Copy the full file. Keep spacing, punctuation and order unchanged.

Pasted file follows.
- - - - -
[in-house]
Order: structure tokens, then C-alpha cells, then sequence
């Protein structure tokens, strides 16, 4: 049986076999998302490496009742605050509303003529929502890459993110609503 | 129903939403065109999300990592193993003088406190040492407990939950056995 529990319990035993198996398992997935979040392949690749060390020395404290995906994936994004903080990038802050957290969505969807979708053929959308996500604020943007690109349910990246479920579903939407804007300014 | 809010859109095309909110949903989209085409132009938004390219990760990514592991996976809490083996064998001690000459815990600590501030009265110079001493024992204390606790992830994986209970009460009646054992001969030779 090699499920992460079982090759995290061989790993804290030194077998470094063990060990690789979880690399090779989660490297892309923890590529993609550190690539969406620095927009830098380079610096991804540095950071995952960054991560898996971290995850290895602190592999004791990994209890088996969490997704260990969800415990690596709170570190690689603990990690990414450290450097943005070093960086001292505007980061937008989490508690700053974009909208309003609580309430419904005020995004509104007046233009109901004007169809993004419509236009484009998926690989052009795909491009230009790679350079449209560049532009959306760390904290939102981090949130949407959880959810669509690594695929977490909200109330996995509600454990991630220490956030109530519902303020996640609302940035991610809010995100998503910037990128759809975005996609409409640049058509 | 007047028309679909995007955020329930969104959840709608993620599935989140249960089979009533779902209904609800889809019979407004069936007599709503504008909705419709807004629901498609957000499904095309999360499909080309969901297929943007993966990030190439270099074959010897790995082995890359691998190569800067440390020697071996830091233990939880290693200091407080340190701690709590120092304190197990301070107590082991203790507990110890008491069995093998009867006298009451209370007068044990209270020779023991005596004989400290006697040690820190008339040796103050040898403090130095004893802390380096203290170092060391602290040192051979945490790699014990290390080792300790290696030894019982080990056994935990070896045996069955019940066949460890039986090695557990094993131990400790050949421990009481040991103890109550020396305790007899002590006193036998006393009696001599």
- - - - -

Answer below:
[in-house]
Order: structure tokens, then C-alpha cells, then sequence
């Protein structure tokens, strides 16, 4: 049986076999998302490496009742605050509303003529929502890459993110609503 | 129903939403065109999300990592193993003088406190040492407990939950056995 529990319990035993198996398992997935979040392949690749060390020395404290995906994936994004903080990038802050957290969505969807979708053929959308996500604020943007690109349910990246479920579903939407804007300014 | 809010859109095309909110949903989209085409132009938004390219990760990514592991996976809490083996064998001690000459815990600590501030009265110079001493024992204390606790992830994986209970009460009646054992001969030779 090699499920992460079982090759995290061989790993804290030194077998470094063990060990690789979880690399090779989660490297892309923890590529993609550190690539969406620095927009830098380079610096991804540095950071995952960054991560898996971290995850290895602190592999004791990994209890088996969490997704260990969800415990690596709170570190690689603990990690990414450290450097943005070093960086001292505007980061937008989490508690700053974009909208309003609580309430419904005020995004509104007046233009109901004007169809993004419509236009484009998926690989052009795909491009230009790679350079449209560049532009959306760390904290939102981090949130949407959880959810669509690594695929977490909200109330996995509600454990991630220490956030109530519902303020996640609302940035991610809010995100998503910037990128759809975005996609409409640049058509 | 007047028309679909995007955020329930969104959840709608993620599935989140249960089979009533779902209904609800889809019979407004069936007599709503504008909705419709807004629901498609957000499904095309999360499909080309969901297929943007993966990030190439270099074959010897790995082995890359691998190569800067440390020697071996830091233990939880290693200091407080340190701690709590120092304190197990301070107590082991203790507990110890008491069995093998009867006298009451209370007068044990209270020779023991005596004989400290006697040690820190008339040796103050040898403090130095004893802390380096203290170092060391602290040192051979945490790699014990290390080792300790290696030894019982080990056994935990070896045996069955019940066949460890039986090695557990094993131990400790050949421990009481040991103890109550020396305790007899002590006193036998006393009696001599």